Try phrasing it like this: “The power of a political ideology can been seen in the number of blood relations that semi-dynastic families supporting that ideology manage to get elected.”

It really reveals how colossally stupid the idea is. Yet that sentiment is essentially what these two quotes try to accomplish. Sadly, the strong personalities that the Kennedys, Bushes, and Pauls of the world represent are too much for many commentators and reporters to ignore. All too often political ideologies are conceived of by the commentariat as simply the manifestations of these powerful personalities. If they’re blood relations? So much the better. You just wave your hands around and call it symbolism. I don’t think many of Rand Paul’s votes came from people who wanted to symbolically endorse Ron Paul’s viewpoints by electing his son.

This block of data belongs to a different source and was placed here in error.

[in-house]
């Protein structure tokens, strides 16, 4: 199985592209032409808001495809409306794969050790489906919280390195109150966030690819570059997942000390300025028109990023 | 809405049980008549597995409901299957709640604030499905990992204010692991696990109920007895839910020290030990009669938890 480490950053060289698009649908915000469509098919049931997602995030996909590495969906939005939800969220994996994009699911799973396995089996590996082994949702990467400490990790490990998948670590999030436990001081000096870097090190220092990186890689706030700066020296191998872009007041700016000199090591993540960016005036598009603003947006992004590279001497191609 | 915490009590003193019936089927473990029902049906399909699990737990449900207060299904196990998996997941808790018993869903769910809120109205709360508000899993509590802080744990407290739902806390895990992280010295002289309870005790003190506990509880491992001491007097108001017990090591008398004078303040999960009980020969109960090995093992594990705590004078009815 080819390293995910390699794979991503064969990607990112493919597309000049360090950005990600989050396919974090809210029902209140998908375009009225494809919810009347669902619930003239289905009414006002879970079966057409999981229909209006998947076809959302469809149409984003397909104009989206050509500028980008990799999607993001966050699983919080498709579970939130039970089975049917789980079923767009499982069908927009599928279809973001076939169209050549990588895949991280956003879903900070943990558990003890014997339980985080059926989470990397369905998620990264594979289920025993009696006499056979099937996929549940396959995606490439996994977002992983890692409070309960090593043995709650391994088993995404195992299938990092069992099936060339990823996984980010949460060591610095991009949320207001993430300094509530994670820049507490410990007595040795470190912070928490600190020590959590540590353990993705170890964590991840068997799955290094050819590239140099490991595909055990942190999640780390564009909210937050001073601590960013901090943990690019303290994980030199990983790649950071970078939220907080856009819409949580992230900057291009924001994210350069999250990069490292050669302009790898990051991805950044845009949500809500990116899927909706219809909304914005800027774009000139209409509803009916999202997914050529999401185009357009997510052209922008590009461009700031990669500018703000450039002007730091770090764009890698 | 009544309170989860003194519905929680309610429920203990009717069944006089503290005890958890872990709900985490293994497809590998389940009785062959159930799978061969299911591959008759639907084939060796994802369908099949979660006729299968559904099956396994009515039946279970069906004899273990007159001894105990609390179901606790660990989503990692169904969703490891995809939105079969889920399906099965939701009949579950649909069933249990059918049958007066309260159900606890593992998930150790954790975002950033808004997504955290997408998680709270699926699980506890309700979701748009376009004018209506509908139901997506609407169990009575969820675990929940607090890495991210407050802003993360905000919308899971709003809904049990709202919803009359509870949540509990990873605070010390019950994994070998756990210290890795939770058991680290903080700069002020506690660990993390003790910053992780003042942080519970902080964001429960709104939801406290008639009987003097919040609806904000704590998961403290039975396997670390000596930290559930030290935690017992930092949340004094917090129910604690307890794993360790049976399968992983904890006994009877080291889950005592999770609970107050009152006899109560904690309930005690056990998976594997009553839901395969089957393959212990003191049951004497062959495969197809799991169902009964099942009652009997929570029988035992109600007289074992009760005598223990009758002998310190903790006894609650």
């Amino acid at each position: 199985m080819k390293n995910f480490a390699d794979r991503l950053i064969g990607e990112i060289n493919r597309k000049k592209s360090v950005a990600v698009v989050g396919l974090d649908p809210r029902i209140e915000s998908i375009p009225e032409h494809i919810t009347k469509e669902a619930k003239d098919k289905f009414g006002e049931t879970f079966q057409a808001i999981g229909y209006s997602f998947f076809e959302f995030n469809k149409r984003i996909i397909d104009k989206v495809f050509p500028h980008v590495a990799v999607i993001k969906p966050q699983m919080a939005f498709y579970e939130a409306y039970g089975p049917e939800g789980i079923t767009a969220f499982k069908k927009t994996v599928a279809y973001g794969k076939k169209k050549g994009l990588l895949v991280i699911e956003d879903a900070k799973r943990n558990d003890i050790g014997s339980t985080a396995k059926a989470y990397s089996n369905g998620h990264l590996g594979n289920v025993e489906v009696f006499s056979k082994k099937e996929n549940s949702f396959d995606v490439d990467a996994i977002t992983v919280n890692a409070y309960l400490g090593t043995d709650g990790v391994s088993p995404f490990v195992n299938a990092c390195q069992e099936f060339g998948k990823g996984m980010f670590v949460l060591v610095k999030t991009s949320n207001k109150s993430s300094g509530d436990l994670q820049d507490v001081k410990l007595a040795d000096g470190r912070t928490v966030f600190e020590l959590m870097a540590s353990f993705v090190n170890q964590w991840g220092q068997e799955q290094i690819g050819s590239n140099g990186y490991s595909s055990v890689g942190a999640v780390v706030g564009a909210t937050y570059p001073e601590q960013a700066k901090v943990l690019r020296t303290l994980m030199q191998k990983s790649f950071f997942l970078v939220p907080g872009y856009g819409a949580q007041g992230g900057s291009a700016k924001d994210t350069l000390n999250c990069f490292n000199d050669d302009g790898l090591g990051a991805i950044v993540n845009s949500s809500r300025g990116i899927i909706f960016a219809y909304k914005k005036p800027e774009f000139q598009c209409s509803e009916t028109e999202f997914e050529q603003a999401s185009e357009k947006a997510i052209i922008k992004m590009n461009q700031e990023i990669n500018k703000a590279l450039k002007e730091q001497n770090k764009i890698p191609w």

As an aside, the first quote calls the lack of Kennedys in national elected positions a “dramatic fall,” but really, it’s only a fall if you think later generations not choosing to go into politics is in some way a failing of those younger generations. Maybe Joseph P. Kennedy would have thought of it that way. But I doubt Edward M. Kennedy Jr., who founded his own company and to the best of my knowledge never ran for any elected office, loses much sleep over it.

Now if you’ll excuse me. I’m going to go back to studying for my federal courts exam…

Missing Minnesota

July 7th, 2009

It was with some sense of pride that I got to see Franken win. It wasn’t that I loved Franken as a candidate, I wanted one of his primary opponents to win, but he was there to unseat Coleman and he did it. Last week there was a nice little article on Minnesota politics that managed to not be condescending, much to my surprise, given that this was the NY Times.